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Forced Pharmacology

In a recent post over at Natural News, Mike Adams, the “Health Ranger,” raised the alarm (or maybe I should say yet another alarm), this time over a recent bill making its way — so far successfully — through the Massachusetts state legislature.

It’s called the “Pandemic Response Bill” 2028, and describes the circumstances whereby flu vaccinations and quarantines could be mandated by government force, ostensibly in preparation for a potentially greater swine flu outbreak.

It always a little scary when lawmakers even hazard to consider such unConstitutional measures, but allow me to paint a little silver under that cloud… If it’s challenged and makes it to the US Supreme Court, there is some precedence in favor of the individual. I’m thinking specifically of Sell v. U.S., Case No. 02-5664, which I followed with interest some six years ago.

In that case, Dr. Sell, a dentist, was found incompetent to stand trial on Medicaid fraud charges. The prosecutor sought have him forcibly drugged with anti-psychotic medication to make him so. In the end, the Supreme Court ruled in the doctor’s favor, upholding his, in the words of Richard Glen Boire, Director of the Center for Cognitive Liberty & Ethics, “fundamental right of every American to control his or her own thought processes.”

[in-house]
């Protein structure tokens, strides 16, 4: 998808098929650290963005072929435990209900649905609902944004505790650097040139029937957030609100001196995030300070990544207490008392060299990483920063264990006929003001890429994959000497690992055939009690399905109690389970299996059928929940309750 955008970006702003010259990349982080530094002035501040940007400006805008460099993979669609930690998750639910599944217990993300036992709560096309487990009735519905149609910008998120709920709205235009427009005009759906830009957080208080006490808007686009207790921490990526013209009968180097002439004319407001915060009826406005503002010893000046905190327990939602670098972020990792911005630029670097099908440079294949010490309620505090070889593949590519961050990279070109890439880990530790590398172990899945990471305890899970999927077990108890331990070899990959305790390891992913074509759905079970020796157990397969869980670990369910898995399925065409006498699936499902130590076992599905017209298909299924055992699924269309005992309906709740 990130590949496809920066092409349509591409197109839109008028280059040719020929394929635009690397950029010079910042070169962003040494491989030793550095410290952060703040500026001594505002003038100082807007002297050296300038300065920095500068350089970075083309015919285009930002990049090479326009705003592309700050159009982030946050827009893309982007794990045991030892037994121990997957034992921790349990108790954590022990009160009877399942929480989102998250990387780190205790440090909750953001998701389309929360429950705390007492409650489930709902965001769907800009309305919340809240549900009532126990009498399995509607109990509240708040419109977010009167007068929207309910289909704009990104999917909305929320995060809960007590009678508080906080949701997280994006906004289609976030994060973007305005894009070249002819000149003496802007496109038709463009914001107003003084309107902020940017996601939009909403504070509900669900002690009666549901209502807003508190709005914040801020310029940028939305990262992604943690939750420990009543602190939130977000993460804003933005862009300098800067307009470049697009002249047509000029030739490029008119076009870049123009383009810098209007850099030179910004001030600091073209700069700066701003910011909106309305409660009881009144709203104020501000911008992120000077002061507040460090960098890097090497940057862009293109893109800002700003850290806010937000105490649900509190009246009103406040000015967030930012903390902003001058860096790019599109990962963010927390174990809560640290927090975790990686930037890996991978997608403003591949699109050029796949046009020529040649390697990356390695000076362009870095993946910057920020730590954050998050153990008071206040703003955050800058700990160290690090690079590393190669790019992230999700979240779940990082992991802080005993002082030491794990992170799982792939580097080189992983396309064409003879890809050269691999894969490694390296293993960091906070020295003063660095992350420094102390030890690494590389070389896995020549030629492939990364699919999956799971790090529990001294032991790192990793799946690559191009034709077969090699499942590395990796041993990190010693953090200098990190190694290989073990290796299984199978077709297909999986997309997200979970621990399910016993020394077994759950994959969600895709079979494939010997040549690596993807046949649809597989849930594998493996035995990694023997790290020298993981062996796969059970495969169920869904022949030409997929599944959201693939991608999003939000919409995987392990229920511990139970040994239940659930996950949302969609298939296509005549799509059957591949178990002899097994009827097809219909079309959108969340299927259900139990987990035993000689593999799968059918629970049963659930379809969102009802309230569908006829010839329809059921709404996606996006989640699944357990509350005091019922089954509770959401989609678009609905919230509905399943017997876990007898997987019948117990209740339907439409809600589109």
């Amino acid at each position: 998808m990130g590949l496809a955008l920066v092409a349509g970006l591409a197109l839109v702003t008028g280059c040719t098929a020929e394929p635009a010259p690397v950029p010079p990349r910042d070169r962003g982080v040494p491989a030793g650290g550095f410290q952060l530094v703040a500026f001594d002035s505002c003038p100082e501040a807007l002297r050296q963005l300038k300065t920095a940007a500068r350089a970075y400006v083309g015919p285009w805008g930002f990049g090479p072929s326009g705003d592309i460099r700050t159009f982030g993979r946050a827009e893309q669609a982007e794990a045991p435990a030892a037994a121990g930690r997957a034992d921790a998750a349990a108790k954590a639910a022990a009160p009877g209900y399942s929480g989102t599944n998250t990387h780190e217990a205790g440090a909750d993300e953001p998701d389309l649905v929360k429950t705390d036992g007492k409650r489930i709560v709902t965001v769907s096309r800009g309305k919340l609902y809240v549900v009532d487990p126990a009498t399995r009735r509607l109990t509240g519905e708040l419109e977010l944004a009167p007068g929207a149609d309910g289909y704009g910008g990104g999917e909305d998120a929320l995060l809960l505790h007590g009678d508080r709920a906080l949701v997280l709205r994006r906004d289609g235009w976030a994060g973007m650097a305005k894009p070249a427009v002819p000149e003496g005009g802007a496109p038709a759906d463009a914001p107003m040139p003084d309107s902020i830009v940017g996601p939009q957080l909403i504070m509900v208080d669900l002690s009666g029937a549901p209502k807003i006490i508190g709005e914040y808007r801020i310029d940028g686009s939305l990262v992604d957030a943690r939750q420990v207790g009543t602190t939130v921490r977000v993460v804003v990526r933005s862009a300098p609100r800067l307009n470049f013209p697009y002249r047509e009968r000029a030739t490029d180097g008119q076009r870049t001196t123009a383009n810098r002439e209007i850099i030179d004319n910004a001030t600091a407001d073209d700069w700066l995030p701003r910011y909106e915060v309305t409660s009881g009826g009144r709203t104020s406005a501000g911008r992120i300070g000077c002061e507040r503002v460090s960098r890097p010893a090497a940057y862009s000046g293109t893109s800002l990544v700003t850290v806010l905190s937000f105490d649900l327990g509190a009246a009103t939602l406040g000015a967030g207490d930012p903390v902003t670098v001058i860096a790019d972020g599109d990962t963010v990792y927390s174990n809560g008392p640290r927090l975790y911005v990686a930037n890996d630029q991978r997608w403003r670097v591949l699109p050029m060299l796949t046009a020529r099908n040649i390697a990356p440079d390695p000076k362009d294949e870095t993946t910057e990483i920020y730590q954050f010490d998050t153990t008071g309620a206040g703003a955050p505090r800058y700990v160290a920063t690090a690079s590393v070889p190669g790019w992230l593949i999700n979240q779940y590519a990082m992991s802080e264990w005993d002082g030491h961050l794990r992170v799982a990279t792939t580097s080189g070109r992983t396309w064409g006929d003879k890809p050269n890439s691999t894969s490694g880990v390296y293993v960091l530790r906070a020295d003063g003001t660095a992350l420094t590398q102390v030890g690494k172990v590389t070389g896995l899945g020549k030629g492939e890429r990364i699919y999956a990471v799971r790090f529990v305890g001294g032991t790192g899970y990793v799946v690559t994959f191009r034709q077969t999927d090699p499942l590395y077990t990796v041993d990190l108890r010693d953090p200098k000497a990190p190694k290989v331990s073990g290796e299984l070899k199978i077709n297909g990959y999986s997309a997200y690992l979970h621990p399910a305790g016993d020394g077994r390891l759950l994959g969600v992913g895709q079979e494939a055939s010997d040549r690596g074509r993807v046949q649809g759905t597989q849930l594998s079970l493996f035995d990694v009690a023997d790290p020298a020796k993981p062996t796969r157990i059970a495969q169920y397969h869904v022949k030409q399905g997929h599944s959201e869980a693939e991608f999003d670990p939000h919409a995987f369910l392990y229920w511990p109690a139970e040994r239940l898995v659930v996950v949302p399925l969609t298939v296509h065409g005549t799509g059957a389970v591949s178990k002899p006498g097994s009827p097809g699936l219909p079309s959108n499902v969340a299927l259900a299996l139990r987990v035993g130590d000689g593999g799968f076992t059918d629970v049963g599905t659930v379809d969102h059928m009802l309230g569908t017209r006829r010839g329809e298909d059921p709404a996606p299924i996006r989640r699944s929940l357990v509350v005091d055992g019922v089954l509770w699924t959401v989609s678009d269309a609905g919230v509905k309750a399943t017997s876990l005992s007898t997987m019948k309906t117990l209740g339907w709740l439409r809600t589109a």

What are your thoughts on this bill and similar altruism by force?

3 Responses to “Forced Pharmacology”

  1. Alison says:

    The government is trying (again) to overstep it’s bounds!
    I think you are right in your prediction of a Supreme Court outcome.

  2. Mark says:

    I think a lot of this is an interesting theoretical discussion-but what would you want done if 20% of people were dying from swine flu? I think there can be an argument for the greater good on some level in extraordinary circumstances.

    That being said, forcing anti psychotic meds on individuals is completely ridiculous on a daily basis. Prevention is a choice, not a requirement otherwise we shouldn’t have a few things, like the right to bear arms.

  3. graduate says:

    I don’t think your analogy is right. Although each person has the right to manage his or her own welfare, a flu is a different case. It’s not like cancer or injury. Flu is triggered by a virus. It can spread and infect the whole community. I guess, this factor should also be considered, don’t you agree?

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